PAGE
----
Funny thing about the Internet there is always some new site or technology or comes along that scares the pants off photographers. Enter Pinterest the latest site to get photographers up in arms about copyright infringement, image theft and wasted marketing efforts.
What is a Pinterest?
Pinterest is a social media site that you create a virtual pinboard to share and reshare items online that you like. You can share products, blog posts, images, artwork, etc. In a nutshell its a creatively packaged visual bookmarking site.
What are the concerns?
- Images that are shared on Pinterest are duplicates and hosted on Pinterest versus the site they were found on.
- Image thumbnails are pushing the boundaries of accepted norms and can be up to 600 pixels wide (horizontal image) or 900 pixels tall (vertical image).
- The demographic of Pinterest users is not for photographers and it’s wasted time and effort.
- The terms of service is a rights grab
Why the Concerns are Over Blown
- The Interent revolves around sharing images, so to worry about Pinterest repackaging search results or bookmarks into Pinboards is a serious waste of time. Before the first modern web browser, Mosaic, there was Lynx a text based web-browser that I had the unfortunate privilege of using back in the day. If you’re not familiar with Lynx that is because the Internet sucked when you could only browse content by text and likely the reason you were never on the web to begin with. Being able to browse and view images and other media types have made the Internet attractive to a broader audience after all we’re visual creatures. The nature of the Internet is to share duplicated files. This happens every second of the day via social media sites, RSS, blogs, etc. Digital copies are how the Internet works. As long as a company is using images to display content, respecting copyright of the artists, as they go about creating their community, then photographers should be a little more flexible and realize bookmarking via pinboards is in essence a referral system.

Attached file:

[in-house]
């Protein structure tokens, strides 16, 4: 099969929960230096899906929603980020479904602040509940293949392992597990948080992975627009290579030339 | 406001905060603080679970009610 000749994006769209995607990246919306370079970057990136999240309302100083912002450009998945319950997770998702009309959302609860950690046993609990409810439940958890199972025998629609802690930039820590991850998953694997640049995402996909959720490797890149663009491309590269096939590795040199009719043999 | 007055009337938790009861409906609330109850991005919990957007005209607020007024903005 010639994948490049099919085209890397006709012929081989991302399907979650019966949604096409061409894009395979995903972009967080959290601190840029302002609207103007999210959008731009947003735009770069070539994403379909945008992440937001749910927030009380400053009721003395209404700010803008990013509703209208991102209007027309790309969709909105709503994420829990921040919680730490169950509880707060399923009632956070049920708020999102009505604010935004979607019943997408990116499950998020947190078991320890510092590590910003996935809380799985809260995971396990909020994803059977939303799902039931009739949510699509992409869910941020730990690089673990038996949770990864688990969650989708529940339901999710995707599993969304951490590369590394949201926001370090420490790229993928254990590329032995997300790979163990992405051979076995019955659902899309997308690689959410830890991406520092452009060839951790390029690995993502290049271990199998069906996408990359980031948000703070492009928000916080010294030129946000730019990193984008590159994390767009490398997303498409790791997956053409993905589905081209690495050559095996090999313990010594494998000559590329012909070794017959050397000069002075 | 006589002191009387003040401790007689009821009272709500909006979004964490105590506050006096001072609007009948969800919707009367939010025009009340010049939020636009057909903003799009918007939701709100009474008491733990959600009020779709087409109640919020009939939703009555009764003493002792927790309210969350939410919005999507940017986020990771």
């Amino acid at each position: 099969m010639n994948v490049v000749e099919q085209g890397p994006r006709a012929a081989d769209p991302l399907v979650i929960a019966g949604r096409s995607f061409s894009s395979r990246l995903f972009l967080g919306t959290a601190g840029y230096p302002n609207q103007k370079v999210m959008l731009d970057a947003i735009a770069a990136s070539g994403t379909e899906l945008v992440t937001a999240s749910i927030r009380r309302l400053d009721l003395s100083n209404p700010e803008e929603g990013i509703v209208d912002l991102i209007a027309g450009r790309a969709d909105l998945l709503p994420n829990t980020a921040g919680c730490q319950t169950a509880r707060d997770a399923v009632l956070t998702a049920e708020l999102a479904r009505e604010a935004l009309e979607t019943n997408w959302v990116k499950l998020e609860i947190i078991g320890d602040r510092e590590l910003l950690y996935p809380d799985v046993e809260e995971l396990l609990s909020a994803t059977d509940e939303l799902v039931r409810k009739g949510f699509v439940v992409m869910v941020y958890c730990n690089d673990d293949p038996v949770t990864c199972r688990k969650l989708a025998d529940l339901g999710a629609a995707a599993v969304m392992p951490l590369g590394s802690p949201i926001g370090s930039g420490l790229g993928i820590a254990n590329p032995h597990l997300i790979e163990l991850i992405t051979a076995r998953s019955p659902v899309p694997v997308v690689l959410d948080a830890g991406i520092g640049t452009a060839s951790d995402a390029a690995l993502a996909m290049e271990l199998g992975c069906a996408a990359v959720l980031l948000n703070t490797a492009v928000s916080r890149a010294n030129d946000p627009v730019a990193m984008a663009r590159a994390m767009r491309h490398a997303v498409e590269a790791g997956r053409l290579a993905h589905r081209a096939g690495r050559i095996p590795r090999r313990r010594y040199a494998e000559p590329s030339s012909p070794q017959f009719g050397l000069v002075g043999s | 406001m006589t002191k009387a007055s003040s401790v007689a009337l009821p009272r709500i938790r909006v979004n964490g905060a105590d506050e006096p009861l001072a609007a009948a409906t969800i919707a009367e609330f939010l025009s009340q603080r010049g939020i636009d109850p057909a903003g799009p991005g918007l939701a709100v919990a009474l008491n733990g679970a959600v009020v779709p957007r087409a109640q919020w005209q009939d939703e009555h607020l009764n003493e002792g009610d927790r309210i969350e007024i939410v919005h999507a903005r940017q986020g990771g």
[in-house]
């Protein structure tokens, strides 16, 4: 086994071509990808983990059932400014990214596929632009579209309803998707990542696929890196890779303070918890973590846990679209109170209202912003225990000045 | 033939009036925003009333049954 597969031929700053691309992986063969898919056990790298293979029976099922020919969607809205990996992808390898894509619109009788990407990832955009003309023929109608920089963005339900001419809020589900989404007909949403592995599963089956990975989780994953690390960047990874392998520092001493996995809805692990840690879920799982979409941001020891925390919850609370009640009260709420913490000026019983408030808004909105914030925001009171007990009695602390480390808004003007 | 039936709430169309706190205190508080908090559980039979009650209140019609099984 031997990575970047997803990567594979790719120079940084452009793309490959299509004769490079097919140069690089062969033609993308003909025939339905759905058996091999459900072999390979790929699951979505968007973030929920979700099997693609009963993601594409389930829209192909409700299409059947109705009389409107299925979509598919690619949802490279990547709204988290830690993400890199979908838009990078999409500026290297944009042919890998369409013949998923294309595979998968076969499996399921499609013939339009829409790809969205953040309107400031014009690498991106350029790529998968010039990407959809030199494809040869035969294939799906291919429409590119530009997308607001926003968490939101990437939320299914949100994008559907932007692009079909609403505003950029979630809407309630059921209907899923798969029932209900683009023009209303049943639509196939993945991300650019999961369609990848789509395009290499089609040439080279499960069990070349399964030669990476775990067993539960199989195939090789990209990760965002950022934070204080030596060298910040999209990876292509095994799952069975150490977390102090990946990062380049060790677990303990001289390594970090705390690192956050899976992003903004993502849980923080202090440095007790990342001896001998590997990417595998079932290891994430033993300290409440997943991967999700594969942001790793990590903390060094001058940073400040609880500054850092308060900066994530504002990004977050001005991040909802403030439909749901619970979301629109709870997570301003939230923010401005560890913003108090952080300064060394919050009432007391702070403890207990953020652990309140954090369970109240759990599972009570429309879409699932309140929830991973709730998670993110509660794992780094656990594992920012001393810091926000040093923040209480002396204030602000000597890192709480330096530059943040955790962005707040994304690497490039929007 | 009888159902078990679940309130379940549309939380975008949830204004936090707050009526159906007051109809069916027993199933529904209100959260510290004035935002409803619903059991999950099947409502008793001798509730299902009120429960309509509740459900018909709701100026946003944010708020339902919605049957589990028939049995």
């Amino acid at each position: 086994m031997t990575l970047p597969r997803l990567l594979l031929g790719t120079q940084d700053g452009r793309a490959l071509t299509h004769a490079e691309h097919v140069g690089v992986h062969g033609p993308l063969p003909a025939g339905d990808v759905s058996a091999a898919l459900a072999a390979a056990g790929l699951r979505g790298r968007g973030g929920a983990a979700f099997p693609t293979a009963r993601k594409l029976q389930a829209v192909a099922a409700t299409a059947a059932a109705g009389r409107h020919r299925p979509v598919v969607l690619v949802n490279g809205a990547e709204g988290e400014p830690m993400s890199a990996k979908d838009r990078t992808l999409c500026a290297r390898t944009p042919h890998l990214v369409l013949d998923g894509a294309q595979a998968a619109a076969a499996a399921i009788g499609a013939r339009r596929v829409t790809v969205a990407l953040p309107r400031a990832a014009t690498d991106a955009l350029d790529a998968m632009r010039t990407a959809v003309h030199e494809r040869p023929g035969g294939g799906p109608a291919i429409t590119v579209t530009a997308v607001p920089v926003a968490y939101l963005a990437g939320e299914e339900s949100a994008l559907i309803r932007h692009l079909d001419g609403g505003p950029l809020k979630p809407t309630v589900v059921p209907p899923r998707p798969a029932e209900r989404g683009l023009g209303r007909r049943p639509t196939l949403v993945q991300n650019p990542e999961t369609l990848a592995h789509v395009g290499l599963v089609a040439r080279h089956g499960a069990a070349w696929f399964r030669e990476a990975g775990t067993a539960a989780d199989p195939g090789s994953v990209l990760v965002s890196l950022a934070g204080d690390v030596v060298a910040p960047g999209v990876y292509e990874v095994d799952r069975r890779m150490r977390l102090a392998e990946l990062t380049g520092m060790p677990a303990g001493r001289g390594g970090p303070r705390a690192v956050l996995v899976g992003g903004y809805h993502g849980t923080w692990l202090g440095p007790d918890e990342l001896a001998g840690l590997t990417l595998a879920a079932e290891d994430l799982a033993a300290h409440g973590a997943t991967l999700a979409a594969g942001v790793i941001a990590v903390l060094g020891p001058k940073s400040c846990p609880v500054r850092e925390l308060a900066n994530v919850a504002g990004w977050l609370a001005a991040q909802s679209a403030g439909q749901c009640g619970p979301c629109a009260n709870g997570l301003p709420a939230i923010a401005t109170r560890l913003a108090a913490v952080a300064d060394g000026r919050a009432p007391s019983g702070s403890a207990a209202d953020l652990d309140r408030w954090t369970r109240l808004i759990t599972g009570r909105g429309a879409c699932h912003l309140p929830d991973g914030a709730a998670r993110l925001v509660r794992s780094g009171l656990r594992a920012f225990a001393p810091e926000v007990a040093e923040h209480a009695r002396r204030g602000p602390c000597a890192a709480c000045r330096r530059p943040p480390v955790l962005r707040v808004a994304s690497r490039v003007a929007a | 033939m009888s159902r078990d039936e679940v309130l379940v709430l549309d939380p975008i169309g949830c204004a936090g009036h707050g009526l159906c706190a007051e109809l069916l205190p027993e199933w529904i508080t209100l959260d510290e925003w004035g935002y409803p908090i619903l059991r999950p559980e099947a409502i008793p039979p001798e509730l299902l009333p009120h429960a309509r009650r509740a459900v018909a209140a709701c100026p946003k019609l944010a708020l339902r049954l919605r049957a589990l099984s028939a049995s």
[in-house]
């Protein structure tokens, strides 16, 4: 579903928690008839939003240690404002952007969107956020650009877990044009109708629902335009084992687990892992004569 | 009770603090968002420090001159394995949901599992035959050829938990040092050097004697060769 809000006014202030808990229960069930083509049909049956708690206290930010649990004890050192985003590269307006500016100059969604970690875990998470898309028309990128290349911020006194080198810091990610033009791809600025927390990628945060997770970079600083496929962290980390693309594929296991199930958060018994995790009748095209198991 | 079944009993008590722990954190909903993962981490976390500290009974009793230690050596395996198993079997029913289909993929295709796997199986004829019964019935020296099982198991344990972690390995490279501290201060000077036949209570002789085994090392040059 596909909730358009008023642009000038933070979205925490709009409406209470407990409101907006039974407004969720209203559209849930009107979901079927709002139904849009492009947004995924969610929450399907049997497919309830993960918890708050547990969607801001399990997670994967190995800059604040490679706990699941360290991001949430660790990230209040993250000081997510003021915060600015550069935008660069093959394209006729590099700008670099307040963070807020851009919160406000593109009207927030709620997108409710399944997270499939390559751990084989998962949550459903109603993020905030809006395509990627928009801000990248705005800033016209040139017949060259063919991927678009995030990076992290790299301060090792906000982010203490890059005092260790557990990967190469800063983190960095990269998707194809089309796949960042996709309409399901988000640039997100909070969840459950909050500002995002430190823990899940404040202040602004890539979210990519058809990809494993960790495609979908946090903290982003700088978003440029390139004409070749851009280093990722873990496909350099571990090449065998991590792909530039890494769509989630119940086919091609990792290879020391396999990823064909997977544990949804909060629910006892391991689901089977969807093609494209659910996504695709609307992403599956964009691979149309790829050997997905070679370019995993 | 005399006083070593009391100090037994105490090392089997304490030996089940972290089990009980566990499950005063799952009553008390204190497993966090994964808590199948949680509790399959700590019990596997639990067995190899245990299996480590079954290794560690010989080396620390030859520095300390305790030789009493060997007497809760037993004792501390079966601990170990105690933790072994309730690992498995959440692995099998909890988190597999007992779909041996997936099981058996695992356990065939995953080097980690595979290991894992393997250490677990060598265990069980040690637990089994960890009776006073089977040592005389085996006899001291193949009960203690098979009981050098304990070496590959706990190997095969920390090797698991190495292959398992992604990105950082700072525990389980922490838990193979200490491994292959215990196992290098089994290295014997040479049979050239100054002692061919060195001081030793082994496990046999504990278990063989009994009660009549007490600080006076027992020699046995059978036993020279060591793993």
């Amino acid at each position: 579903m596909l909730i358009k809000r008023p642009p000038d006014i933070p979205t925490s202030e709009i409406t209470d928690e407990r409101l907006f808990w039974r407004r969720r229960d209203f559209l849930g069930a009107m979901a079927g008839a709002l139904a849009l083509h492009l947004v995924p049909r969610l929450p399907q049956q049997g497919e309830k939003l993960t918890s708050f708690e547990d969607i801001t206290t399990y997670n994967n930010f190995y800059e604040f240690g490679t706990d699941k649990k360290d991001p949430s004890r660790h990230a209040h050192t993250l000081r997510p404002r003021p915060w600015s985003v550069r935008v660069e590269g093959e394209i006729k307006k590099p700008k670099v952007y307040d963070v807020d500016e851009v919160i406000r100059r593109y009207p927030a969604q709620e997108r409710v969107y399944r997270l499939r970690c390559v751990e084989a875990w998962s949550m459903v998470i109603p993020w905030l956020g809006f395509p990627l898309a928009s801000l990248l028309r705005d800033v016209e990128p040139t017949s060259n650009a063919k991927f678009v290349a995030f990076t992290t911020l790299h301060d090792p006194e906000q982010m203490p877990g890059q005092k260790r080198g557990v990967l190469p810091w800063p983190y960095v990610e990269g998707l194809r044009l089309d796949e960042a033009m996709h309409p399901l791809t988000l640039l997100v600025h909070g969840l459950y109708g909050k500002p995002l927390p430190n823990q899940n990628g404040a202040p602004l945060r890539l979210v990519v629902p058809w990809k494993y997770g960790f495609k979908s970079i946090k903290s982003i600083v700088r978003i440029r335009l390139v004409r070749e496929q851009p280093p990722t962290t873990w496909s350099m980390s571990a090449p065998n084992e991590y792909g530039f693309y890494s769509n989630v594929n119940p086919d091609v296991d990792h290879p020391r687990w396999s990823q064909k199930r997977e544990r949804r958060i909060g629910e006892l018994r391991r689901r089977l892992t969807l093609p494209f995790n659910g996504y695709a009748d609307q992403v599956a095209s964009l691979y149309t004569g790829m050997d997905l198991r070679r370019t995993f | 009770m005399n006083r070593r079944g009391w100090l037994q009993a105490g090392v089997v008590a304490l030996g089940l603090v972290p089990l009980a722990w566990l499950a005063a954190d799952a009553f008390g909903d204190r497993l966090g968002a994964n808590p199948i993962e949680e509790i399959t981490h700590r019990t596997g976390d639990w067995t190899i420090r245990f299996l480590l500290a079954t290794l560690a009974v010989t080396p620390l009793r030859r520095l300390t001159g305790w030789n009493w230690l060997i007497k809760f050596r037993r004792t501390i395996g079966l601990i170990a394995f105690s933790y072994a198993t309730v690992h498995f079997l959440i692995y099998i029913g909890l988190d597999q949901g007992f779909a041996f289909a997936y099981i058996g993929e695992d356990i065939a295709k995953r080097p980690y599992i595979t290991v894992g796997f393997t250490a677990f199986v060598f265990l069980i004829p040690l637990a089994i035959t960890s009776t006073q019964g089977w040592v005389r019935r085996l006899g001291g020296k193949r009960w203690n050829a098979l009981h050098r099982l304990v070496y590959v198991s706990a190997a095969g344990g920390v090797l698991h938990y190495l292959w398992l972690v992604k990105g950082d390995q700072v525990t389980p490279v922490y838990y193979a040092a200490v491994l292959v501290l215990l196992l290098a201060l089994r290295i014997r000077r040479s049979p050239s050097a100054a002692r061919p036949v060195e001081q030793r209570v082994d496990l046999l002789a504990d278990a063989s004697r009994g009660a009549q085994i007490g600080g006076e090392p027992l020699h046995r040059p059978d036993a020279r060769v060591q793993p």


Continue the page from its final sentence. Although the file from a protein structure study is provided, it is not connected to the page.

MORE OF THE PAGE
- Several years ago there was a legal challenge filed against Google by a porn site where copyright infringement was claimed because thumbnails of images were shown. To make a long story short the courts upheld the ability of Google to display thumbnails in search results as they felt the work was transformed enough to warrant it and likely would fall under Fair Use. No where was there a determination of what size constituted a thumbnail and the major factor swaying the finding was how the content was framed. Was the content hosted on a server (server test) or was it visually incorporated (incorporation test) to direct people to servers Google couldn’t control? How Pinterest would fall out on this I have no idea and frankly no one will until a judge weighs in and there is a legal fight over it. So bottom line how big the thumbnail is really is a non-issue, but whether Pinterest would be able to claim fair use of its duplication of images is to be determined. If you’re on the fence to wait years to see how the outcome of this challenge that may never happen turns out I’ll be seeing you in my rear view mirror as I motor past you promoting my services.
- Pinterest demographics are predominantly female (82%) and between the ages of 25-54. Is that your target audience? Will the audience expand to other demographics and is Pinterest a waste of time to photographers?
A short story… I joined Twitter early and didn’t see the value in it. I quit Twitter and didn’t revisit it for several months as the demographic and seemingly generic functionality of the site seemed like a complete mismatch. It wasn’t until later that Twitter’s value clicked for me and the population of users completely transformed over time. Needless to say I find Twitter to be of great use as the community using Twitter helped shape it over time (hashtags, @replies, etc.)
It’s early for Pinterest so to rule it out as a waste of time for photographers is premature to say.
Moral of the Story
Photographers need to look beyond their own nose when it comes to social media web sites and copyright concerns. I’ve written about a fair number of photography rights grabs here on my blog and there have certainly been cases where there have been egregious violations of copyright that photographers should have been concerned about. By and large Pinterest has not proven to me they fit in that category. In addition social media web sites and the Internet as a whole are great tools to be exploited by photographers. Don’t be afraid of having your work seen. If you look beyond your own nose you’ll see these new tools and sites can be creatively applied to enhance your business versus kill it. Being creative isn’t just about taking photos its about creatively enabling your work to be found.
So how am I going to be using Pinterest? Check out The Dirt on Pinterest – What You Should Really Know via my Letter.ly newsletter Contagious Creativity.
A little about my Contagious Creativity and why I put it together.
In the meantime you can find me on Pinterest at http://pinterest.com/jimgoldstein/
Hey Photographers! Pinterest is Not for You